WASHINGTON — A year after the start of the Iraq war, mistrust of the United States abroad has intensified, and the ill will toward America has begun to erode support for the U.S.-led war on terrorism, according to a global attitude survey released Tuesday.
The ongoing study of public opinion in nine countries was conducted by the Pew Research Center for the People and the Press in February and March -- before last week's bombings in Madrid and the subsequent electoral defeat of the Spanish government, which had contributed troops to the Iraq war. Spain was not included in the survey.
The study illuminates the widening gulf between the American public's beliefs and those of key U.S. allies -- a divide thrust into the public eye Sunday with the surprise defeat of one of the Bush administration's staunchest allies on Iraq and the war on terrorism, Spanish Prime Minister Jose Maria Aznar.
Although most Americans believe that the war to oust Iraqi President Saddam Hussein helped in the global fight against terrorism, majorities in Germany, France and Turkey, and half of those surveyed in Britain and Russia, think the U.S.-led invasion undermined the struggle against terrorism.
Large majorities in Russia, France, Germany, Morocco, Turkey, Pakistan -- and 58% in Britain and 50% in Jordan -- said that the war had diminished their trust in the United States. But 58% of Americans thought the opposite.
Most of those polled in Germany, France, Russia, Turkey, Pakistan and Jordan -- and 48% of Moroccans -- said they believed that American and British leaders lied when they claimed Iraq had weapons of mass destruction. Majorities in six countries and 48% in Russia said that the United States is not sincere in its motives for the war on terrorism. Only Americans say that they have more confidence than before the war that the United States wants to promote democracy around the world.
"It is disturbing that Americans are the only ones surveyed who believe the war in Iraq helped, rather than hurt, in fighting Al Qaeda," said Madeleine Albright, who served as secretary of State under President Clinton. "It is also troubling that the Iraqi conflict has caused each of the other countries polled to lose confidence in America's honesty and commitment to democracy."
The Pew poll has been carefully studied in the past by the Bush administration and various government and private commissions grappling with America's declining standing abroad and growing anti-American sentiment in much of the Islamic world.
An alarmed State Department also has commissioned its own polls, which have found similar trends to those cited by Pew, according to officials who have seen the data.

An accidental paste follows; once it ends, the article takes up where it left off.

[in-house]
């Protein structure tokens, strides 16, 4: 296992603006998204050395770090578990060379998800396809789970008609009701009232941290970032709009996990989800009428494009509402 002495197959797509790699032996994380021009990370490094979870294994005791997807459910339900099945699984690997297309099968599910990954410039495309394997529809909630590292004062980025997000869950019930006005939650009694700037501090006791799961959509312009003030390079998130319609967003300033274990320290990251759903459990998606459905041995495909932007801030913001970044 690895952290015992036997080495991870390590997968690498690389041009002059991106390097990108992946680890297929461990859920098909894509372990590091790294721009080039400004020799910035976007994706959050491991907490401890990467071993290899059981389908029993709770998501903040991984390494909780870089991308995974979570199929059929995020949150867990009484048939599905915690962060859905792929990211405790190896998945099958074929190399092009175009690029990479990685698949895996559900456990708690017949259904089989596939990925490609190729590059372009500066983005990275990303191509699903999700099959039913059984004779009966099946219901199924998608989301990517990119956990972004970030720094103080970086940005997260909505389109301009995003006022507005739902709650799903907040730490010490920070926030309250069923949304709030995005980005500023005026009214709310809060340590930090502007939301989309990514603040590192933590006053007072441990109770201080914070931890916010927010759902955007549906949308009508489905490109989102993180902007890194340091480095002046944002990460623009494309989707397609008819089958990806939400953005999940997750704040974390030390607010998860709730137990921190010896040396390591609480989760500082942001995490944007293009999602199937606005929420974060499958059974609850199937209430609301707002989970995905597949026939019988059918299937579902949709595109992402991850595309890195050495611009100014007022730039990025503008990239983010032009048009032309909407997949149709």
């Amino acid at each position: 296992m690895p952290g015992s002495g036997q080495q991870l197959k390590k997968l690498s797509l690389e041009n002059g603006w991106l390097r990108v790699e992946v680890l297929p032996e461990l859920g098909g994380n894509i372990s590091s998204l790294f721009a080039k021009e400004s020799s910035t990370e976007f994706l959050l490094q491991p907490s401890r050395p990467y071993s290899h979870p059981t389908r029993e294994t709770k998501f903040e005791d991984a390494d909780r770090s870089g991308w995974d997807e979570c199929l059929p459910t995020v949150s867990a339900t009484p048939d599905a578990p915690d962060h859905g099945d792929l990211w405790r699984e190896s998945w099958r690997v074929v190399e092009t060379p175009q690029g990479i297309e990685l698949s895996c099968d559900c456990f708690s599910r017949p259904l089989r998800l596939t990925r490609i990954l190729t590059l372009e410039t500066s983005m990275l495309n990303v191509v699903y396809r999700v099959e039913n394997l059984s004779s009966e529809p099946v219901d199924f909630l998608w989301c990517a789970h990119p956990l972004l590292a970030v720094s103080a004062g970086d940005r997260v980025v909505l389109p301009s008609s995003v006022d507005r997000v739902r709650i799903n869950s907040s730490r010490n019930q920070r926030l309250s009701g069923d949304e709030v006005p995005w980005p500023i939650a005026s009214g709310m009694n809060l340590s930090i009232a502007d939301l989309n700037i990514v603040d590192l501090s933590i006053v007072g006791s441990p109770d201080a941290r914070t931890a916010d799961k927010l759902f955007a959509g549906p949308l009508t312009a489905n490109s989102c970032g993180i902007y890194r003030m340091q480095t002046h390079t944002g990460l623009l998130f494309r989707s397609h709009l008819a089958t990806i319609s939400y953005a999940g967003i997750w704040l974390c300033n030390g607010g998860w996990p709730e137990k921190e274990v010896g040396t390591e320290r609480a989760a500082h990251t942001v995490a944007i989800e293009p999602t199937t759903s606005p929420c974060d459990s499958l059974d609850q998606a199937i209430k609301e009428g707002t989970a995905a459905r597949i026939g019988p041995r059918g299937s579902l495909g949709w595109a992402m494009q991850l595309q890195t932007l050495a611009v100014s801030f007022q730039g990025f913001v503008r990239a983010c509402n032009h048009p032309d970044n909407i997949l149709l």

U.S. officials had argued that although the plummeting popularity of the United States caused deep concern, it had probably reached its low point during the last Pew survey last May, shortly after the end of major combat in Iraq, and they expected that it would rebound.
The new poll did show some bright spots for the Bush administration, such as less apparent hostility in some nations with Islamic majorities. For example, the percentage expressing a very unfavorable view of the United States dropped in Turkey from 68% in May to 45% in this survey; in Pakistan from 71% to 50%; in Jordan from 83% to 67%; and in Morocco from 53% to 46%.
But large majorities still view the U.S. unfavorably. And although America and Europe share an archenemy in Osama bin Laden, President Bush was rated even less favorably than Bin Laden in Jordan, Morocco and Pakistan -- a key ally in the U.S. war on terrorism and the hunt for the Al Qaeda leader.
Moreover, nearly half of Pakistanis, as well as 70% of Jordanians and 66% of Moroccans, said suicide attacks against Americans in Iraq were justified. Even 31% of Turks surveyed agreed.
The survey found a significant erosion of U.S. standing in Britain, a development that, together with the Spanish election results, could prove threatening to Bush's most important ally, British Prime Minister Tony Blair. Only 43% of Britons surveyed in the latest poll believe that Blair made the right decision in using force against Iraq, down from 61% in May.
Support for the war among Americans fell from 74% to 60% in the same period.
Although European leaders have stressed their desire to improve ties with the United States -- and argued that success in rebuilding and democratizing Iraq is in every nation's interest -- transatlantic tensions in public opinion are unabated. Growing majorities in Britain, France and Germany want the European Union to be as powerful as the United States and want their foreign policy and security arrangements to be independent from Washington, the survey found.
"It's a fact, whether we like it or not, that there's a huge problem with the credibility of America in Europe and beyond," a senior European diplomat said.
The problem is due not simply to the failure to find weapons of mass destruction in Iraq, the diplomat said, but also to what he called the "Guantanamo element" -- the view, especially among European youth, that the United States is not the defender of freedom, civil liberties and other ideals that it purports to be. The U.S. has been holding hundreds of terrorism suspects, including European citizens, at its base in Guantanamo Bay, Cuba, without formal charges or access to lawyers. -- some for more than two years.